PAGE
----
The median income for a household in the county was $24,627, and for a family was $34,583. Males had a median income of $21,607 versus $19,571 for females. The per capita income for the county was $16,384. About 16.1% of the population and 12.9% of families were below the poverty line, and 26.3% of those under the age of 18 and 9% of those 65 and older were living below the poverty line.

Educational attainment[edit]

According to the 2000 census, 21.2% of those aged over 25 did not have a high school diploma, while 32.7% did. Roughly 8.7% of the population had a bachelor's degree, 2.3% had a master's degree, and 0.2% had a doctoral degree. No males had doctoral degrees, while 0.4% of females had one.

Education[edit]

Almost all of Baylor County is served by the Seymour Independent School District, which also serves portions of adjacent counties. A small portion is served by the Olney Independent School District. The OISD portion was served by the Megargel Independent School District until MISD closed after May 2006.

Communities[edit]

City[edit]

  • Seymour (county seat)

Unincorporated communities[edit]

Politics[edit]

Presidential Elections Results[15]
Year Republican Democratic Third parties
2016 84.5%, 1,267 12.7%, 191 2.7%, 41
2012 81.5%, 1,297 16.8%, 267 1.8%, 28
2008 76.8%, 1,262 22.3%, 366 0.9%, 15
2004 71.3%, 1,169 28.5%, 467 0.2%, 4
2000 64.8%, 1,285 33.4%, 663 1.8% 36
1996 41.2%, 860 45.8%, 955 13.0%, 271
1992 28.7%, 611 46.4%, 990 24.9%, 531
1988 44.2%, 914 55.7%, 1,153 0.1% 3
1984 56.0%, 1,314 43.4%, 1,019 0.6%, 13
1980 47.6%, 1,098 51.3%, 1,183 1.1%, 25
1976 36.8%, 783 62.7%, 1,335 0.6%, 12
1972 66.5%, 1,190 33.4%, 598 0.1%, 1
1968 30.4%, 657 49.2%, 1,064 20.5%, 443
1964 21.7%, 389 78.2%, 1,403 0.1%, 2

References[edit]

  1. ^ a b "State & County QuickFacts". United States Census Bureau. Retrieved December 8, 2013. 
  2. ^ "Find a County". National Association of Counties. Archived from the original on July 12, 2012. Retrieved 2011-06-07. 
  3. ^ "Texas: Individual County Chronologies". Texas Atlas of Historical County Boundaries. The Newberry Library. 2008. Retrieved May 20, 2015.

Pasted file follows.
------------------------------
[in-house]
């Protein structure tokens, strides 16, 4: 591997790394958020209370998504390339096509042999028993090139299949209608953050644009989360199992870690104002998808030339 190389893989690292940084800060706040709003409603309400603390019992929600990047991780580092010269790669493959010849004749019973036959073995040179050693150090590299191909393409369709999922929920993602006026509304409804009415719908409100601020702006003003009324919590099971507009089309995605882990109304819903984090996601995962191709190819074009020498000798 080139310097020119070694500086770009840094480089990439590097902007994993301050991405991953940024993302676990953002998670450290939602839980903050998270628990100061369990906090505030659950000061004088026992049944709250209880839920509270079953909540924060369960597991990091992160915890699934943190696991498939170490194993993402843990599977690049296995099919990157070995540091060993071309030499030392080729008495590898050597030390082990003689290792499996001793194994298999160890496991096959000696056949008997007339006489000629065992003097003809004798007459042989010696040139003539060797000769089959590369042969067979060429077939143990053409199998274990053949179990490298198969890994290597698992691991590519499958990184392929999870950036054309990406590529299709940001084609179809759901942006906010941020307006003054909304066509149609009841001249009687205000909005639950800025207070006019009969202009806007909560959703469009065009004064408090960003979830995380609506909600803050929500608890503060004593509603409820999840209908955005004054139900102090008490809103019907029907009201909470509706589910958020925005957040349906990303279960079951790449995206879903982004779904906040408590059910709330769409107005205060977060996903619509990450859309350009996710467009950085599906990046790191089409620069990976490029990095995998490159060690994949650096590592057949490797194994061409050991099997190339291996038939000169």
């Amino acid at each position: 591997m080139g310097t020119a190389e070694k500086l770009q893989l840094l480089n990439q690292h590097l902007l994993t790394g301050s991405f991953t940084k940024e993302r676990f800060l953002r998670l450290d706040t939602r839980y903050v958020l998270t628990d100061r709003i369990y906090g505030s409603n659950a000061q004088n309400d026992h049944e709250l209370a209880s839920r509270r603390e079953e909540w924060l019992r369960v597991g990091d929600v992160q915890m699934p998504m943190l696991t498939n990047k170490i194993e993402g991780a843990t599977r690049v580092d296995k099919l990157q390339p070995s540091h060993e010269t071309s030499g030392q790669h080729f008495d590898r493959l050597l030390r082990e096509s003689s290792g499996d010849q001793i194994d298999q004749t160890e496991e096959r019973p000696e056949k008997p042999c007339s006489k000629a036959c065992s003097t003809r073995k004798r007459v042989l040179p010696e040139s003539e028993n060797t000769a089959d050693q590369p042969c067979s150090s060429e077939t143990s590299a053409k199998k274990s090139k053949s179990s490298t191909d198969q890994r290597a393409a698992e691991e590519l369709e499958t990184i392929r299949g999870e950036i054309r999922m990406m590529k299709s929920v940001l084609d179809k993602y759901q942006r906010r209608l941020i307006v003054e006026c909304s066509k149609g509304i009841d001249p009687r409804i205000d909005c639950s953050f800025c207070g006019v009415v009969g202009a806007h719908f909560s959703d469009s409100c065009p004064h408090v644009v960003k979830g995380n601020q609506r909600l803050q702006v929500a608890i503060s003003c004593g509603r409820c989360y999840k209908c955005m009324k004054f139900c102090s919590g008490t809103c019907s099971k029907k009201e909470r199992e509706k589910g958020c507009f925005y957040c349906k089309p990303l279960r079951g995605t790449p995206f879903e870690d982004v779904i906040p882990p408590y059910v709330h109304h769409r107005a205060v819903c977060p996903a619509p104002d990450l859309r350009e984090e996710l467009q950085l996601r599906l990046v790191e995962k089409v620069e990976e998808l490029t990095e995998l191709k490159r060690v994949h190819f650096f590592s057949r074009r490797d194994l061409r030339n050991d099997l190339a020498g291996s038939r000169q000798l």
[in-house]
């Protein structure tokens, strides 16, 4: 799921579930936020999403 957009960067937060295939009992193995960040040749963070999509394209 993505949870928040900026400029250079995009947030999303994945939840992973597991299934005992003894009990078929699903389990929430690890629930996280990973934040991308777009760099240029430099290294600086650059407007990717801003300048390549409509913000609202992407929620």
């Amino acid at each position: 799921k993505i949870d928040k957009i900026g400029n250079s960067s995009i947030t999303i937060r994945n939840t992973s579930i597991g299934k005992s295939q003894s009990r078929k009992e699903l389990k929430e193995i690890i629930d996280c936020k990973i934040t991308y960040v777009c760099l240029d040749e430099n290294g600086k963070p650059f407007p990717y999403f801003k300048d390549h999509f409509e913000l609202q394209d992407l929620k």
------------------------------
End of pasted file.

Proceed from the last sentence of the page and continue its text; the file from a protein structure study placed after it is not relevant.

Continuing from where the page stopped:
4. ^ John D. Winters, The Civil War in Louisiana, Baton Rouge: Louisiana State University Press, 1963, ISBN 0-8071-0834-0, pp. 287–288. 364–365, 370–371
  5. ^ "2010 Census Gazetteer Files". United States Census Bureau. August 22, 2012. Retrieved April 19, 2015. 
  6. ^ Cope, E. D. Descriptions of extinct vertebrata from the Permian and Triassic formations of the United States. Proceedings of the American Philosophical Society, 1877. Volume 17:182–195. JSTOR. Accessed on August 28, 2017.
  7. ^ Case, E.C.The Red Beds between Wichita Falls, Texas, and Las Vegas, New Mexico, in Relation to Their Vertebrate Fauna. The Journal of Geology, vol. 22, no. 3, 1914, pp. 243–259. JSTOR. Accessed on August 28, 2017.
  8. ^ Henry, Randy. NRCS and Landowner Team Up With Houston Museum after Rare Species Discovery. Natural Resources Conservation Service. Accessed on August 28, 2017.
  9. ^ Caulfield, Dave. Prehistoric Predators: Fossil Findings in Seymour 'Redefining'. Newschannel 6: October 25, 2015. Accessed on August 28, 2017.
  10. ^ Williston, S. W. Restoration of Seymouria Baylorensis Broili, an American Cotylosaur. The Journal of Geology: 1911, vol. 19, no. 3, pp. 232–237. JSTOR. Accessed on August 28, 2017.
  11. ^ "Population and Housing Unit Estimates". Retrieved June 9, 2017. 
  12. ^ "U.S. Decennial Census". United States Census Bureau. Archived from the original on May 12, 2015. Retrieved April 19, 2015. 
  13. ^ "Texas Almanac: Population History of Counties from 1850–2010" (PDF). Texas Almanac. Retrieved April 19, 2015. 
  14. ^ "American FactFinder". United States Census Bureau. Archived from the original on September 11, 2013. Retrieved 2011-05-14. 
  15. ^ http://uselectionatlas.org/RESULTS

External links[edit]

Coordinates: 33°38′N 99°13′W / 33.63°N 99.22°W / 33.63; -99.22